In a damning analysis of an upcoming revision of the influential Diagnostic and Statistical Manual of Mental Disorders (DSM), psychologists, psychiatrists and mental health experts said its new categories and “tick-box” diagnosis systems were at best “silly” and at worst “worrying and dangerous”.
Some diagnoses – for conditions like “oppositional defiant disorder” and “apathy syndrome” – risk devaluing the seriousness of mental illness and medicalising behaviours most people would consider normal or just mildly eccentric, the experts said.
At the other end of the spectrum, the new DSM, due out next year, could give medical diagnoses for serial rapists and sex abusers – under labels like “paraphilic coercive disorder” – and may allow offenders to escape prison by providing what could be seen as an excuse for their behaviour, they added.
The DSM is published by the American Psychiatric Association (APA) and has descriptions, symptoms and other criteria for diagnosing mental disorders.
It is used internationally and is seen as the diagnostic “bible” for mental health medicine.
More than 11,000 health professionals have already signed a petition (at http://dsm5-reform.com) calling for the development of the fifth edition of the manual to be halted and re-thought.
“The proposed revision to DSM … will exacerbate the problems that result from trying to fit a medical, diagnostic system to problems that just don’t fit nicely into those boxes,” said Peter Kinderman, a clinical psychologist and head of Liverpool University’s Institute of Psychology at a briefing about widespread concerns over the book in London.
He said the new edition – known as DSM-5 – “will pathologise a wide range of problems which should never be thought of as mental illnesses”.
“Many people who are shy, bereaved, eccentric, or have unconventional romantic lives will suddenly find themselves labelled as mentally ill,” he said.
“It’s not humane, it’s not scientific, and it won’t help decide what help a person needs.”
Simon Wessely of the Institute of Psychiatry, King’s College London, said a look back at history should make health experts ask themselves: “Do we need all these labels?”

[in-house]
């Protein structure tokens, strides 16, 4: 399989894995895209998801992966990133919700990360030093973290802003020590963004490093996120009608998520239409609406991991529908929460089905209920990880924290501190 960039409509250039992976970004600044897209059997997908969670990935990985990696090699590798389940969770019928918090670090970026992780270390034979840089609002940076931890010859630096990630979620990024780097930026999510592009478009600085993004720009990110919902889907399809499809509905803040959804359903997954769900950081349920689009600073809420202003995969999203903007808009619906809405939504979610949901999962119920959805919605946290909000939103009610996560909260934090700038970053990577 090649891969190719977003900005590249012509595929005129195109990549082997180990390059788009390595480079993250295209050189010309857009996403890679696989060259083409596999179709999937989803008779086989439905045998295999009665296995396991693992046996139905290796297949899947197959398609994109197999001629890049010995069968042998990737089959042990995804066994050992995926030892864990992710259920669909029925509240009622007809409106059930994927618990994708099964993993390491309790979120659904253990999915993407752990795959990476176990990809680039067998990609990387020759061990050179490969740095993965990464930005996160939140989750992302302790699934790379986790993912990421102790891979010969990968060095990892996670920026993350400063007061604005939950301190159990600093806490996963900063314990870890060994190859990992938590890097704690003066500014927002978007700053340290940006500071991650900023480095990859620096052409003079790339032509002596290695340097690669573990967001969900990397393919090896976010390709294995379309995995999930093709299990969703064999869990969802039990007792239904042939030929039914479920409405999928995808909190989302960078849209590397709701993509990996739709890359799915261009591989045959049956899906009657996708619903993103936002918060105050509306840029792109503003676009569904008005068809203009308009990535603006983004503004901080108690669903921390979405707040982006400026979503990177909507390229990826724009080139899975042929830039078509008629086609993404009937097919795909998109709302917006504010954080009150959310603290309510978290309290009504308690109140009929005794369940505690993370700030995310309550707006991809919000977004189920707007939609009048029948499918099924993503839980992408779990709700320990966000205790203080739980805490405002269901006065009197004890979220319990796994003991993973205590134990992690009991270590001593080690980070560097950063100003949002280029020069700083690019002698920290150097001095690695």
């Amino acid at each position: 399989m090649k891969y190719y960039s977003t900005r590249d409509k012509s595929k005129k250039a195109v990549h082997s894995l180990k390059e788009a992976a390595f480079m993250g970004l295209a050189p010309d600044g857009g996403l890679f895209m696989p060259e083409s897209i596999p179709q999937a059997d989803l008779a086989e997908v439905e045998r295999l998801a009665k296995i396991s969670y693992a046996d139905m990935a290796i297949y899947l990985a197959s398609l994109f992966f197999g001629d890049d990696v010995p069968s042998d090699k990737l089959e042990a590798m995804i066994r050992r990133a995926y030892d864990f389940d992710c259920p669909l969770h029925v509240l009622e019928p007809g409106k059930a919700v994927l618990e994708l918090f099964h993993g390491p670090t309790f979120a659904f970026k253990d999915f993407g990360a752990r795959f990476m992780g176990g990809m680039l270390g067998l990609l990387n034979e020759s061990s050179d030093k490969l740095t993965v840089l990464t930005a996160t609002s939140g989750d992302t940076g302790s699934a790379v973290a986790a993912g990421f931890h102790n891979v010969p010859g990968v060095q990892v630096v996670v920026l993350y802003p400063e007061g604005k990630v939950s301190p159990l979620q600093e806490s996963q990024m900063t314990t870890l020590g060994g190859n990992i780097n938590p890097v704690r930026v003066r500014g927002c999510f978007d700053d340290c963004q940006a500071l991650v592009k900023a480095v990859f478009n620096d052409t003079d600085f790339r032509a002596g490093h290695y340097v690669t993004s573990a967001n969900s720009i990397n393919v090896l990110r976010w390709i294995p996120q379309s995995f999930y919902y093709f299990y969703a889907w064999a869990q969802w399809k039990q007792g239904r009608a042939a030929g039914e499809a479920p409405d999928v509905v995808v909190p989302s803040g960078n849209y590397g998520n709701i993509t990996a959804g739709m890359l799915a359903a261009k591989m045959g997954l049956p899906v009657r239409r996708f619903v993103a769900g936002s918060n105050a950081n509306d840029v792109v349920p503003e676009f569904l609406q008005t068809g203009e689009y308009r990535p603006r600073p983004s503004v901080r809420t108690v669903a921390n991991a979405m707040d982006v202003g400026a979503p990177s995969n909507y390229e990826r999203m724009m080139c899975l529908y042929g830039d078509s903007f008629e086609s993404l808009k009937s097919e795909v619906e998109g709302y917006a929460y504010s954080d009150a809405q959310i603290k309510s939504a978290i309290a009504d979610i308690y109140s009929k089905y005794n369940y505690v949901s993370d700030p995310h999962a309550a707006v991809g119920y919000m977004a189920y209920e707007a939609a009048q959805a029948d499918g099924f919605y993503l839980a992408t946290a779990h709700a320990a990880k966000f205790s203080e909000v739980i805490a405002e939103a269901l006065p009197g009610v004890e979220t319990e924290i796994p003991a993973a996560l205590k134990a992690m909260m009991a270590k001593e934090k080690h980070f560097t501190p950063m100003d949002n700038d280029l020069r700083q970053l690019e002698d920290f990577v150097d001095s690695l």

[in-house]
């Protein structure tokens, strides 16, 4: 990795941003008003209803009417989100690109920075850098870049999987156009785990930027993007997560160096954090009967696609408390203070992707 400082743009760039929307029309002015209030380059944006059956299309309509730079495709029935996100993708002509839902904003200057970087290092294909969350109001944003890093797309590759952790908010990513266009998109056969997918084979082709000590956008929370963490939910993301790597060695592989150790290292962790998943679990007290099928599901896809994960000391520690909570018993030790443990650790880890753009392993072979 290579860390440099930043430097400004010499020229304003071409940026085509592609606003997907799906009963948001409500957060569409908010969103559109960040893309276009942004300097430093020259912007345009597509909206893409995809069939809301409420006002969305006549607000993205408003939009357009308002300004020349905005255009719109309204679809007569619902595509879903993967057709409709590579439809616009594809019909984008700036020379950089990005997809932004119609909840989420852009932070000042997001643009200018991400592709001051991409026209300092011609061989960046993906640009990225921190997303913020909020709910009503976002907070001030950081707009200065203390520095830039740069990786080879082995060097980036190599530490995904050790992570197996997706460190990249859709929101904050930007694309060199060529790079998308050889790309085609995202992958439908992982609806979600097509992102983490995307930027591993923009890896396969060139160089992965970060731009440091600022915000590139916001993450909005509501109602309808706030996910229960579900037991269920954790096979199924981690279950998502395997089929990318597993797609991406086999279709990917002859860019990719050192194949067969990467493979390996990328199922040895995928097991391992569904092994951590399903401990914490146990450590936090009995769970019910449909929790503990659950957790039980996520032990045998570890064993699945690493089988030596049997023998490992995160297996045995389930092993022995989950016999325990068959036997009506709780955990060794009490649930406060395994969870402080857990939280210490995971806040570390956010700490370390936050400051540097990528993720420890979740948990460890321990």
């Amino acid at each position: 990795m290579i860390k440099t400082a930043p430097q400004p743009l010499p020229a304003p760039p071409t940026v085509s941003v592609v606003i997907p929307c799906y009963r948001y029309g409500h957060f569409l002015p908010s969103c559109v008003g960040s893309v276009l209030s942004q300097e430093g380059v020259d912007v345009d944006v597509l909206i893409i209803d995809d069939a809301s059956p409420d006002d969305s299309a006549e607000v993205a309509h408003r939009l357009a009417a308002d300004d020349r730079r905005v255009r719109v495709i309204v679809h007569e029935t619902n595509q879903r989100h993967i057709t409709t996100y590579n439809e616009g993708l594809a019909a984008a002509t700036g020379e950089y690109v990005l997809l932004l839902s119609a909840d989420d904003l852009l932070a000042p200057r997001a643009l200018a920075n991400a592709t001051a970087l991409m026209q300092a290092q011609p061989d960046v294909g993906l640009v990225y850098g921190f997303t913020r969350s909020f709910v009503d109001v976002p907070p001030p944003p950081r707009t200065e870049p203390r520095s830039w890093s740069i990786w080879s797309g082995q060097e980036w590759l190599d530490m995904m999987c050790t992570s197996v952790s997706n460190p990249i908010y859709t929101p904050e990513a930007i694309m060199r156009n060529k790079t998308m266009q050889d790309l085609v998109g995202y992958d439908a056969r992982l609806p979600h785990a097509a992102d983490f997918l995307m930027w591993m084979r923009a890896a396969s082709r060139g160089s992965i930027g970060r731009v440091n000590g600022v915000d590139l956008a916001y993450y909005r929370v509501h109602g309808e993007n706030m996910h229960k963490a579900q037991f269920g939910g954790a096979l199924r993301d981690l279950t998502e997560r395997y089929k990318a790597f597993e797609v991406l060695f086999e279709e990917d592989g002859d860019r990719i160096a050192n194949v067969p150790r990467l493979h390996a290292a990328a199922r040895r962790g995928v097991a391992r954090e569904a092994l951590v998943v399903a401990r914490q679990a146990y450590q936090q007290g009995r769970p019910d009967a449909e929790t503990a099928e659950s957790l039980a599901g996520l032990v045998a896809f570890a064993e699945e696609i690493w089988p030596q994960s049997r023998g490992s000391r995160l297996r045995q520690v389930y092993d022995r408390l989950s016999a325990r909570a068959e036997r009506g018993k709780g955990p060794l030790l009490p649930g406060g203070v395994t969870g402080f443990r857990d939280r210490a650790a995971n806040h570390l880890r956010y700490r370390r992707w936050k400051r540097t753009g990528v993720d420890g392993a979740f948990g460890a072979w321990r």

He said the 1840 Census of the United States included just one category for mental disorder, but by 1917 the APA was already recognising 59.
That rose to 128 in 1959, to 227 in 1980, and again to around 350 disorders in the fastest revisions of DSM in 1994 and 2000.
Allen Frances, Emeritus professor at Duke University and chair of the committee that oversaw the previous DSM revision, said the proposed DSM-5 would “radically and recklessly expand the boundaries of psychiatry”.
“It will also result in the medicalisation of normality, individual difference and criminality,” he said.
As an unintended consequence, he said in an emailed comment, many millions of people will get inappropriate diagnoses and treatments, and already scarce funds would be wasted on giving drugs to people who do not need them and may be harmed by them.
Nick Craddock of Cardiff University’s department of psychological medicine and neurology, who also spoke at the London briefing, cited depression as a key example of where DSM’s broad categories were going wrong.
Whereas in previous editions, a person who had recently lost a loved one and was suffering low moods would be seen as experiencing a normal human reaction to bereavement, the new DSM criteria would ignore the death, look only at the symptoms, and class the person as having a depressive illness.
Other examples of diagnoses cited by experts as problematic included “gambling disorder”, “internet addiction disorder” and “oppositional defiant disorder” – a condition in which a child “actively refuses to comply with majority’s requests” and “performs deliberate actions to annoy others”.
“That basically means children who say ‘no’ to their parents more than a certain number of times,” Kinderman said.
“On that criteria, many of us would have to say our children are mentally ill.” – Reuters